There was a large turnout of CLOUD supporters to listen to the Council debate in Morecambe town hall. We filled all the seats in the public gallery and made our presence known! The standard of debate wasn’t high. A small number of Councillors did speak out against adoption of the Local Plan, raising concerns over the impact of the 22 November 2017 floods and the ‘suspect’ figures for future population growth in Lancaster. Their proposal to delay adoption of the Local PLan until early 2018, when flood assessments and revised figures were expected, was rejected. The view of most Councillors seemed to be that approval of the Local Plan was well overdue and it was better to get it out now, even if it had to be revised later.
Before the start of the debate, the Council heard 3 addresses from local residents. One was from Janet Taylor from Lune Valley Flood Forum. She called for a re-assessment of strategic flood risk across the NW of England in light of global warming and recent floodings. Matt Barnes addressed the Council on the issue of the existing poor air quality in Lancaster due to traffic congestion and how much worse this would be with the extra traffic flows from Bailrigg garden village. Mark Salisbury, speaking on behalf of CLOUD, summarised the objections right back to our petition of 12 months ago. Here’s the text of his address :
TEXT OF 5 MINUTE SPEECH FOR 20 DECEMBER 2017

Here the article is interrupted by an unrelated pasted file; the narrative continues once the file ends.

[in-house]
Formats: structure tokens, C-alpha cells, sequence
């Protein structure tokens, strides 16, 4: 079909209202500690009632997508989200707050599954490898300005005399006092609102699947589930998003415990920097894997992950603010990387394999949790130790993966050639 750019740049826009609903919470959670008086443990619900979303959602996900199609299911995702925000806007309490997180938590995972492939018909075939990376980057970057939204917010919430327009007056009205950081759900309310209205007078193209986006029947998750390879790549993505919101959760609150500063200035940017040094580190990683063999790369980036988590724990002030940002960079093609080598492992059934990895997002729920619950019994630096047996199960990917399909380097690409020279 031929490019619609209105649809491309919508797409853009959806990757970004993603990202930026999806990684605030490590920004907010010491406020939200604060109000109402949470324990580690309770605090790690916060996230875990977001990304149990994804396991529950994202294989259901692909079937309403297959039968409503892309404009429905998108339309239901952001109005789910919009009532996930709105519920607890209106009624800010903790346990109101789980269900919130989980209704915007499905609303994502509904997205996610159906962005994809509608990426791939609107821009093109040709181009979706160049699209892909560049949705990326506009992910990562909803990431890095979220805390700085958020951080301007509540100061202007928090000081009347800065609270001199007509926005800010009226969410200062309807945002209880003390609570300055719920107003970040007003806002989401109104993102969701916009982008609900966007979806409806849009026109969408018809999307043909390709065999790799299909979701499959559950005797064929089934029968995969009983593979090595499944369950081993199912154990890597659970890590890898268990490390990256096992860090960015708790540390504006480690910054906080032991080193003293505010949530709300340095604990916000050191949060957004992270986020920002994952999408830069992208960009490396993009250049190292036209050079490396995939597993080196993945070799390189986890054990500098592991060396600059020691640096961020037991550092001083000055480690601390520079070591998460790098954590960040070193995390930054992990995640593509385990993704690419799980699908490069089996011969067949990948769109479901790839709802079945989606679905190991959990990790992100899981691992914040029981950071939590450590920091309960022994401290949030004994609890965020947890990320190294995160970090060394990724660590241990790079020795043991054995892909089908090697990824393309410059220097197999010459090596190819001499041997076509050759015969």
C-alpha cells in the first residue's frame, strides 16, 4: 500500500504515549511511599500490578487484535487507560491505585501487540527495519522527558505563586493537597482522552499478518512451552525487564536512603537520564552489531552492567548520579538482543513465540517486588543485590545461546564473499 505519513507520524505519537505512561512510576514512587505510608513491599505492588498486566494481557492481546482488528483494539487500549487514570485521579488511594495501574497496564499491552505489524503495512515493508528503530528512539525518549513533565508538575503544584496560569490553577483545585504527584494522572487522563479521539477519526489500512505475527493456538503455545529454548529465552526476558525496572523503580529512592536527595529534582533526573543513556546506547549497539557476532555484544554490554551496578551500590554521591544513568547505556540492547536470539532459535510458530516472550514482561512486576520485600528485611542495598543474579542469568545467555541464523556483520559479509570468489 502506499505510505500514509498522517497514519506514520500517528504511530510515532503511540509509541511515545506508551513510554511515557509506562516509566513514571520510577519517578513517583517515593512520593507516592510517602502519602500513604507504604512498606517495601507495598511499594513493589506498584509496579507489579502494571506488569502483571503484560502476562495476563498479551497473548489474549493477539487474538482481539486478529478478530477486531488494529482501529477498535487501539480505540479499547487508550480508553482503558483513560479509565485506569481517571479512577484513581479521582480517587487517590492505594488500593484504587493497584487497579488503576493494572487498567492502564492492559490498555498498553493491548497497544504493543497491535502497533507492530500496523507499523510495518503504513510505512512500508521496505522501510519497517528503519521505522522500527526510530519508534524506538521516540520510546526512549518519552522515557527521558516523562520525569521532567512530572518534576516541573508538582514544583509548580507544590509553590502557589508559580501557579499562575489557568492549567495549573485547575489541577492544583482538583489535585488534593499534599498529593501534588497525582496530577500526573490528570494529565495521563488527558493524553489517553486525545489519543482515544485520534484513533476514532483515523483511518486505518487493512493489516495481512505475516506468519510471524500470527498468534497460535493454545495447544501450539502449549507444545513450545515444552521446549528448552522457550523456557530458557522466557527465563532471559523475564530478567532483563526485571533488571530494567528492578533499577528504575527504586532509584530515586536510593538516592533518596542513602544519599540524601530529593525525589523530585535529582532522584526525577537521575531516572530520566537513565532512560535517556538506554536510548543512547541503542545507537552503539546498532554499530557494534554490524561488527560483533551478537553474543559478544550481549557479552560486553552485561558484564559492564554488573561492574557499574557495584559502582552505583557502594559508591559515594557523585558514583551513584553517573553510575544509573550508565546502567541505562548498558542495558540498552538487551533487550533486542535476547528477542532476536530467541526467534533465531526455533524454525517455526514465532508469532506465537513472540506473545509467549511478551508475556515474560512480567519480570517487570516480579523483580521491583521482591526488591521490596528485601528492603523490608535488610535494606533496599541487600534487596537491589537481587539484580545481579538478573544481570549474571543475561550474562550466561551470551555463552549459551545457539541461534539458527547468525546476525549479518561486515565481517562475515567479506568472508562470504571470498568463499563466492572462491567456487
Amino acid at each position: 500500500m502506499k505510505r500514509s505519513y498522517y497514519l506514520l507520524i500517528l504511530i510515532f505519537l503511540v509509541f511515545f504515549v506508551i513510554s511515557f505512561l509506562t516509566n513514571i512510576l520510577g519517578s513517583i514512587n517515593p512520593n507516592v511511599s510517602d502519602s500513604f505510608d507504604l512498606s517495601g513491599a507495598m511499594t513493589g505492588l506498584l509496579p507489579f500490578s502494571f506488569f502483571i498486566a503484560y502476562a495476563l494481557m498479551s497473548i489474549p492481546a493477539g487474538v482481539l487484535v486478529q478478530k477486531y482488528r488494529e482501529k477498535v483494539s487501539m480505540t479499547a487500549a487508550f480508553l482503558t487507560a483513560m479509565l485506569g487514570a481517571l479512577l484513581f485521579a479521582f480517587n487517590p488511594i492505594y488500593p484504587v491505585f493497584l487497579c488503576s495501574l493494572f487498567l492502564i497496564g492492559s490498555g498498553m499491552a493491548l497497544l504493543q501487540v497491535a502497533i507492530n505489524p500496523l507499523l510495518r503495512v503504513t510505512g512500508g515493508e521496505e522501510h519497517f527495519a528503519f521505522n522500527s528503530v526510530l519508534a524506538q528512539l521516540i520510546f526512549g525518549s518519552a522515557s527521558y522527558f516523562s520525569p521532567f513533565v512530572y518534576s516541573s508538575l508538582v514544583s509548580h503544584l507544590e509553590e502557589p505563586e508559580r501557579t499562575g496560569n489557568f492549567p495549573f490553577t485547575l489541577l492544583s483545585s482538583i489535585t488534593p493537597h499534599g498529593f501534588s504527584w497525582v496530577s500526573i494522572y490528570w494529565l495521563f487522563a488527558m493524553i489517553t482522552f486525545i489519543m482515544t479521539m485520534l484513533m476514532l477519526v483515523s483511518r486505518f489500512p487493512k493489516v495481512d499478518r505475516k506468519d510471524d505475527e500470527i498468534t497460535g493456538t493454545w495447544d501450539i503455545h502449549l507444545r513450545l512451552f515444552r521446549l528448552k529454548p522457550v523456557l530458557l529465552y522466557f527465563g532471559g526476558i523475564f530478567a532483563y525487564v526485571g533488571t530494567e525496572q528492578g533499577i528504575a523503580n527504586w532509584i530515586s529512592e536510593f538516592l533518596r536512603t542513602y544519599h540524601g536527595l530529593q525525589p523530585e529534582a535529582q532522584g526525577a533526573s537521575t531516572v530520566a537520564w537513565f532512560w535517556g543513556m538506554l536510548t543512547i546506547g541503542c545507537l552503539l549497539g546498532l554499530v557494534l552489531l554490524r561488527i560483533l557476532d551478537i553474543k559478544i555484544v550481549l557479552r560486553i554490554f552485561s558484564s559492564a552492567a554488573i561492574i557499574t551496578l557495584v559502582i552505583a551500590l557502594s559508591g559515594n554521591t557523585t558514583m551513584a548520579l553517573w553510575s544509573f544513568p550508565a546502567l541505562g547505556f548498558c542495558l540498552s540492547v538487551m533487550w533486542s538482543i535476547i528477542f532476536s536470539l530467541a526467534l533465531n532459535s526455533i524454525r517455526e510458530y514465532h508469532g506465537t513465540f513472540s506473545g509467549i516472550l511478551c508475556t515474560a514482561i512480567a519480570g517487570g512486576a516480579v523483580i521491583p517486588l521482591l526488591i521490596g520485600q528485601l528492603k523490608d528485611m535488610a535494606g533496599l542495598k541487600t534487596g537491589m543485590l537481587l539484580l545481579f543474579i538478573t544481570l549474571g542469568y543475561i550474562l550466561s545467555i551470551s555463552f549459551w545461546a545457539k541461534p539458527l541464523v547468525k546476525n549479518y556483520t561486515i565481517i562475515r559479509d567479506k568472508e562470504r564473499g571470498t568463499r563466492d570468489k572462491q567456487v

Back in April councillors were not able to debate the issues raised by our petition against the Local Plan which was presented to Council. Drop-in sessions since then have provided the public with little additional information - and no reassurance. Public concern has only been heightened by the severe flooding on 22 November.
First, please note the large scale and certain impact of the proposed Bailrigg Garden Village. The plan is to construct 3500 and eventually up to 5000 houses on green fields near Galgate, a village of 1200 houses. Existing local services - such as schools and GP surgeries in south Lancaster, and indeed the Royal Lancaster Infirmary - are already at crisis point. Fire, police and ambulance services are also already overstretched. And yet at the drop-in sessions the planners only offered vague assurances on how these vital needs would be addressed.
Moreover, roads in Lancaster are already congested. The garden village would add to these problems, especially along Ashton Road and on the A6, the routes into the city centre. It is already officially acknowledged that traffic at the Pointer roundabout where they meet is, I quote, ‘above capacity’, hence the congestion. But more serious than queues are the scientific studies which on the A6 corridor and in town have shown high levels of air pollution, with consequent health risks. More traffic is inevitable and will only make matters worse. Rapid bus transport and a cycling superhighway are aspirations, not solutions.